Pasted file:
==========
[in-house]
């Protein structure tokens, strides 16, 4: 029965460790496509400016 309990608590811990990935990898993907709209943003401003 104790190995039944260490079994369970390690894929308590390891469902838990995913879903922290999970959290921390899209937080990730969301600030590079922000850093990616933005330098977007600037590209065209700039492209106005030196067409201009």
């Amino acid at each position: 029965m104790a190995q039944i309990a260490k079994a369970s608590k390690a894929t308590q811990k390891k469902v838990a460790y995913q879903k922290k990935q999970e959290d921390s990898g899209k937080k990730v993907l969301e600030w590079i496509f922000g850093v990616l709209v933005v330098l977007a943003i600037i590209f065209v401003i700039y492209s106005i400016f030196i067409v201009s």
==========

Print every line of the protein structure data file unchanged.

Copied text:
[in-house]
């Protein structure tokens, strides 16, 4: 029965460790496509400016 309990608590811990990935990898993907709209943003401003 104790190995039944260490079994369970390690894929308590390891469902838990995913879903922290999970959290921390899209937080990730969301600030590079922000850093990616933005330098977007600037590209065209700039492209106005030196067409201009």
């Amino acid at each position: 029965m104790a190995q039944i309990a260490k079994a369970s608590k390690a894929t308590q811990k390891k469902v838990a460790y995913q879903k922290k990935q999970e959290d921390s990898g899209k937080k990730v993907l969301e600030w590079i496509f922000g850093v990616l709209v933005v330098l977007a943003i600037i590209f065209v401003i700039y492209s106005i400016f030196i067409v201009s």